Reports of Medical Societies

1858 Boston Medical and Surgical Journal  
A boy, eight years of ago, had been complaining for several day« of Avhat his parents considered to be dysentery. There were frej qucnt discharges of a watery fluid, tinged Avith red, of a most offensive smell, and attended -with great Buffering. Not obtaining relief from such remedies as Avere at hand, and the mother noticing that some unusual substance occasionally passed, I Avas sent for in tho night. I found a solid mass impacted in the rectum, as high up as the tip of the finger could
more » ... . The patient Avas making strong efforts to relieve himself, which only increased tho distension, and to such a degree that tho sphincter remained open, enabling mc, by the aid of a candle, to seo the obstruction. Tho parts were so much irritated that tho slightest touch produced excruciating suffering. By gentle manipulation, hoAvevor, portions of the substance Avero sloAvly picked aAvay, there being, at the same time, a slight movement doAvnward through the involuntary efforts of the patient, as the bulk diminished. I removed, I think, a teacupful of Avhat proved to bo pitch pine chips, angular, and Avith sharp edges, of tho size of a pea, made by a large circular saw at a neighboring mill. Having removed all that could be reached, an injection Avas given, folloAVcd by a dose of oil, after Avhich I left the patient, as the urgent symptoms had subsided. When the laxatives operated, large quantities of the same substance passed away, in several successive movements of the bowels. The father estimated the amount to bo a quart, but this must of course be an exaggeration. After the character of the mass was ascertained, it was recollected that the child had had, for a long time, a craving for this particular article of diet, and had eaten large quantities of it. No evils results followed, and he Avas Avcll in a í'cav days. July 26th.-Abdominal Tumors. Case reported by Dr. G. II. Gay. Mrs. R., ait. 46, had generally enjoyed good health till three years ago, when she felt at times a lump in the left ovarian region, more or less movable, and attended with a dull aching sensation rather than a sharp pain. It seemed to be limited to that spot, and the uneasiness was such that she could not lie on that side. She was about six months pregnant when she first discovered it. As pregnancy advanced, the lump was pressed between the left ilium and lower rib, and became less and less movable, upAvard and doAvmvard only and over a small extent of surface. This motion, sucli as it was, was very decided. Tho "lump" could not be moved toward the umbilicus. At the time of confinement, she was much larger than ever before. Almost, immediately after the confinement, the "lump" ortumormoved toward the median line, and for twenty-four hours was very painful. The pain then gradually ceased. The abdomen never fell doAvn to the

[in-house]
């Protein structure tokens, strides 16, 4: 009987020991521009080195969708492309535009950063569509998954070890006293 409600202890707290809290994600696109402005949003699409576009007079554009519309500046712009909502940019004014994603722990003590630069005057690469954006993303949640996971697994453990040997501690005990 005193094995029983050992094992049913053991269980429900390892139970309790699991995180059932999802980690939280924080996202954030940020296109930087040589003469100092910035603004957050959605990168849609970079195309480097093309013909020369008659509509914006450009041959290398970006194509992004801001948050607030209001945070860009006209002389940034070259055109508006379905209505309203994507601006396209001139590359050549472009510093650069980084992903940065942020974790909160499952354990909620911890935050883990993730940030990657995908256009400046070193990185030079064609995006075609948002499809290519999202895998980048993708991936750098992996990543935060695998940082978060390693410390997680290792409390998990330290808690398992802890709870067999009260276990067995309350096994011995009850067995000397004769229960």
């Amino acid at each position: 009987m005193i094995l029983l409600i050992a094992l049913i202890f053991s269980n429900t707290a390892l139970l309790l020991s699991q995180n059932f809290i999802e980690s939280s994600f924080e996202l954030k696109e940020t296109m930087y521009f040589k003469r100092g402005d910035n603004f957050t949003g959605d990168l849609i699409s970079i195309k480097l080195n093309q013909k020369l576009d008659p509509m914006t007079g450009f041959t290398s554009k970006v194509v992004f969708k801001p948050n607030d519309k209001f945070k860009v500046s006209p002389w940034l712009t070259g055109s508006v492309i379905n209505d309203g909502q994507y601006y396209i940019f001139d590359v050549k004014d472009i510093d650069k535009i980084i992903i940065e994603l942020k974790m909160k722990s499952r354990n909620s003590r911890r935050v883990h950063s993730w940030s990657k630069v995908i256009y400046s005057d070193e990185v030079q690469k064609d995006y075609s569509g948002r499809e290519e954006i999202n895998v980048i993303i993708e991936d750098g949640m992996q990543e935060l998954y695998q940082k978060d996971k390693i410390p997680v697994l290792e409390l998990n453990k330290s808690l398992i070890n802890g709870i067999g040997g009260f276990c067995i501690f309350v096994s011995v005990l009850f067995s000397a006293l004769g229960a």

doi:10.1056/nejm185808120590208 fatcat:a4zkjkes2jb4nlvskjibreqvkq